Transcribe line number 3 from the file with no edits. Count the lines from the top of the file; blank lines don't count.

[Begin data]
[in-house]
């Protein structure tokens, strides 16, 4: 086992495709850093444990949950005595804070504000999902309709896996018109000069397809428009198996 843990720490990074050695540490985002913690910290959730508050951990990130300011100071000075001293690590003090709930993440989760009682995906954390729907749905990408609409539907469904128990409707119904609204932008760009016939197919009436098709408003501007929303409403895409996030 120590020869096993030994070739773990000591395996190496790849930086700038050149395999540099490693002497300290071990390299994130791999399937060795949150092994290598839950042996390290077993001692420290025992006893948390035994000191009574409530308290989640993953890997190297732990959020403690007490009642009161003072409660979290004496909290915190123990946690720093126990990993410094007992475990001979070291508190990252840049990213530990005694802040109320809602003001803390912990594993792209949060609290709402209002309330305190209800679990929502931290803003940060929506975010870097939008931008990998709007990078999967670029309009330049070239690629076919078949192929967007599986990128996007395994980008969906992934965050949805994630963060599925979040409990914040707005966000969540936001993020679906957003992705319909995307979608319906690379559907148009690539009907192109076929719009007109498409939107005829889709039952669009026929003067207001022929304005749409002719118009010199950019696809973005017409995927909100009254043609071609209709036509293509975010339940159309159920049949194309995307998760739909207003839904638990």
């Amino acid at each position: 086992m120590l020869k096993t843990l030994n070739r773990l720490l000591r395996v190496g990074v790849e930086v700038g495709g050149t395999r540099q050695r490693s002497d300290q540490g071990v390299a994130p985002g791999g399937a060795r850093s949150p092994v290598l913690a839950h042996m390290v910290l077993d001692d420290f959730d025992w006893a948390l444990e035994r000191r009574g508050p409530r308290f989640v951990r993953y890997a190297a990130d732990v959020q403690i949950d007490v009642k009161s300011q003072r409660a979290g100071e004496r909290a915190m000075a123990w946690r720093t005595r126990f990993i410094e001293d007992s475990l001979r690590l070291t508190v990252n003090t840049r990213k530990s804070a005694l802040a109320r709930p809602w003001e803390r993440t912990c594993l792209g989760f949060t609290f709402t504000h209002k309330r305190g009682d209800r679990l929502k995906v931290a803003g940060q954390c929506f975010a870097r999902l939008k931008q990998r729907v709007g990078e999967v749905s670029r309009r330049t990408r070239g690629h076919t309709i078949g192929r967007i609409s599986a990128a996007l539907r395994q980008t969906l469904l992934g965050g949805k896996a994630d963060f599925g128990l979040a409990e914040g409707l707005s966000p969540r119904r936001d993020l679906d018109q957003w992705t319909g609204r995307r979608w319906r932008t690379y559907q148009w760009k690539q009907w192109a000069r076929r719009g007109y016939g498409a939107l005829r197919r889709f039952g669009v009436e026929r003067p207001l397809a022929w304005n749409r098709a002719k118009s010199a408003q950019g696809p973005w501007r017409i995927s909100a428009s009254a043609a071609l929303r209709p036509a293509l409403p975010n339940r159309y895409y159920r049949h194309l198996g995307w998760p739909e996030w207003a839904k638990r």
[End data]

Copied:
């Amino acid at each position: 086992m120590l020869k096993t843990l030994n070739r773990l720490l000591r395996v190496g990074v790849e930086v700038g495709g050149t395999r540099q050695r490693s002497d300290q540490g071990v390299a994130p985002g791999g399937a060795r850093s949150p092994v290598l913690a839950h042996m390290v910290l077993d001692d420290f959730d025992w006893a948390l444990e035994r000191r009574g508050p409530r308290f989640v951990r993953y890997a190297a990130d732990v959020q403690i949950d007490v009642k009161s300011q003072r409660a979290g100071e004496r909290a915190m000075a123990w946690r720093t005595r126990f990993i410094e001293d007992s475990l001979r690590l070291t508190v990252n003090t840049r990213k530990s804070a005694l802040a109320r709930p809602w003001e803390r993440t912990c594993l792209g989760f949060t609290f709402t504000h209002k309330r305190g009682d209800r679990l929502k995906v931290a803003g940060q954390c929506f975010a870097r999902l939008k931008q990998r729907v709007g990078e999967v749905s670029r309009r330049t990408r070239g690629h076919t309709i078949g192929r967007i609409s599986a990128a996007l539907r395994q980008t969906l469904l992934g965050g949805k896996a994630d963060f599925g128990l979040a409990e914040g409707l707005s966000p969540r119904r936001d993020l679906d018109q957003w992705t319909g609204r995307r979608w319906r932008t690379y559907q148009w760009k690539q009907w192109a000069r076929r719009g007109y016939g498409a939107l005829r197919r889709f039952g669009v009436e026929r003067p207001l397809a022929w304005n749409r098709a002719k118009s010199a408003q950019g696809p973005w501007r017409i995927s909100a428009s009254a043609a071609l929303r209709p036509a293509l409403p975010n339940r159309y895409y159920r049949h194309l198996g995307w998760p739909e996030w207003a839904k638990r």